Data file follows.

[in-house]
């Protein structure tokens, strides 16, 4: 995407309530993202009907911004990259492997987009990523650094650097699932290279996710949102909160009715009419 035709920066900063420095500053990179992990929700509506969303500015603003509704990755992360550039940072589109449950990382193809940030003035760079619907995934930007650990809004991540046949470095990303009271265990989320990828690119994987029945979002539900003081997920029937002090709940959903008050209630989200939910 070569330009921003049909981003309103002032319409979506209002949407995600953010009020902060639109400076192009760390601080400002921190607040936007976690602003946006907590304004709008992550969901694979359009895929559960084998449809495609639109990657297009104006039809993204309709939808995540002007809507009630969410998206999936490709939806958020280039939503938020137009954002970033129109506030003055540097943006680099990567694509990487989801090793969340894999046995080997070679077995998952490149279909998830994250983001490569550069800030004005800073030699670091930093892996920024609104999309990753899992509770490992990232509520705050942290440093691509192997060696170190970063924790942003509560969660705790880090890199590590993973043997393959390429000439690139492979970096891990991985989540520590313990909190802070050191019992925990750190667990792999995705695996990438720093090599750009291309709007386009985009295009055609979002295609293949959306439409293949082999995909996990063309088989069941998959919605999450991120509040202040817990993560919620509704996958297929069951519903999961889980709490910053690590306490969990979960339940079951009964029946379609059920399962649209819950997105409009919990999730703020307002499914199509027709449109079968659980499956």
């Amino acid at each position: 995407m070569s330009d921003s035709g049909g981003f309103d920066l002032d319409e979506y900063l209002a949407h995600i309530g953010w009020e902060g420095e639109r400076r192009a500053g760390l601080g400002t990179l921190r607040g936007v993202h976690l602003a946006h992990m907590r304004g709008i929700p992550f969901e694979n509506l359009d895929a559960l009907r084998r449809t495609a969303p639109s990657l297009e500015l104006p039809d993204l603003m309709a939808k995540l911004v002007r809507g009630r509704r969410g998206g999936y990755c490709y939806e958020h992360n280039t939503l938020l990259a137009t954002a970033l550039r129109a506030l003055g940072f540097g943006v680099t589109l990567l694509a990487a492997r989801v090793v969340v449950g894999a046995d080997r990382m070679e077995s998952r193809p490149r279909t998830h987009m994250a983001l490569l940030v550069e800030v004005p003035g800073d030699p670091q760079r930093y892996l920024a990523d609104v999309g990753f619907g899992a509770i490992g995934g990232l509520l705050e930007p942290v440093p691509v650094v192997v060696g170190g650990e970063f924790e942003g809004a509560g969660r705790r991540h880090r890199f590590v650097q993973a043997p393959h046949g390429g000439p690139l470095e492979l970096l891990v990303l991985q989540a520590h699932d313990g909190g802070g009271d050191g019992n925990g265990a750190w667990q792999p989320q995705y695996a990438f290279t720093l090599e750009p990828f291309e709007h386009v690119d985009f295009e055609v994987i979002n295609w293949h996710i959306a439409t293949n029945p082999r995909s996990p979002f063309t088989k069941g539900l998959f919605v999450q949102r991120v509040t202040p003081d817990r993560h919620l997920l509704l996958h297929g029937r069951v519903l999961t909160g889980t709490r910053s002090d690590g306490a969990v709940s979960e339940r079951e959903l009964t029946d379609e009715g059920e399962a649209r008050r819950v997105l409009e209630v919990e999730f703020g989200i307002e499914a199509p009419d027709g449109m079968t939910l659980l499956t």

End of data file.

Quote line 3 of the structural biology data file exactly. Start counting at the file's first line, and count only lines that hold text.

């Amino acid at each position: 995407m070569s330009d921003s035709g049909g981003f309103d920066l002032d319409e979506y900063l209002a949407h995600i309530g953010w009020e902060g420095e639109r400076r192009a500053g760390l601080g400002t990179l921190r607040g936007v993202h976690l602003a946006h992990m907590r304004g709008i929700p992550f969901e694979n509506l359009d895929a559960l009907r084998r449809t495609a969303p639109s990657l297009e500015l104006p039809d993204l603003m309709a939808k995540l911004v002007r809507g009630r509704r969410g998206g999936y990755c490709y939806e958020h992360n280039t939503l938020l990259a137009t954002a970033l550039r129109a506030l003055g940072f540097g943006v680099t589109l990567l694509a990487a492997r989801v090793v969340v449950g894999a046995d080997r990382m070679e077995s998952r193809p490149r279909t998830h987009m994250a983001l490569l940030v550069e800030v004005p003035g800073d030699p670091q760079r930093y892996l920024a990523d609104v999309g990753f619907g899992a509770i490992g995934g990232l509520l705050e930007p942290v440093p691509v650094v192997v060696g170190g650990e970063f924790e942003g809004a509560g969660r705790r991540h880090r890199f590590v650097q993973a043997p393959h046949g390429g000439p690139l470095e492979l970096l891990v990303l991985q989540a520590h699932d313990g909190g802070g009271d050191g019992n925990g265990a750190w667990q792999p989320q995705y695996a990438f290279t720093l090599e750009p990828f291309e709007h386009v690119d985009f295009e055609v994987i979002n295609w293949h996710i959306a439409t293949n029945p082999r995909s996990p979002f063309t088989k069941g539900l998959f919605v999450q949102r991120v509040t202040p003081d817990r993560h919620l997920l509704l996958h297929g029937r069951v519903l999961t909160g889980t709490r910053s002090d690590g306490a969990v709940s979960e339940r079951e959903l009964t029946d379609e009715g059920e399962a649209r008050r819950v997105l409009e209630v919990e999730f703020g989200i307002e499914a199509p009419d027709g449109m079968t939910l659980l499956t």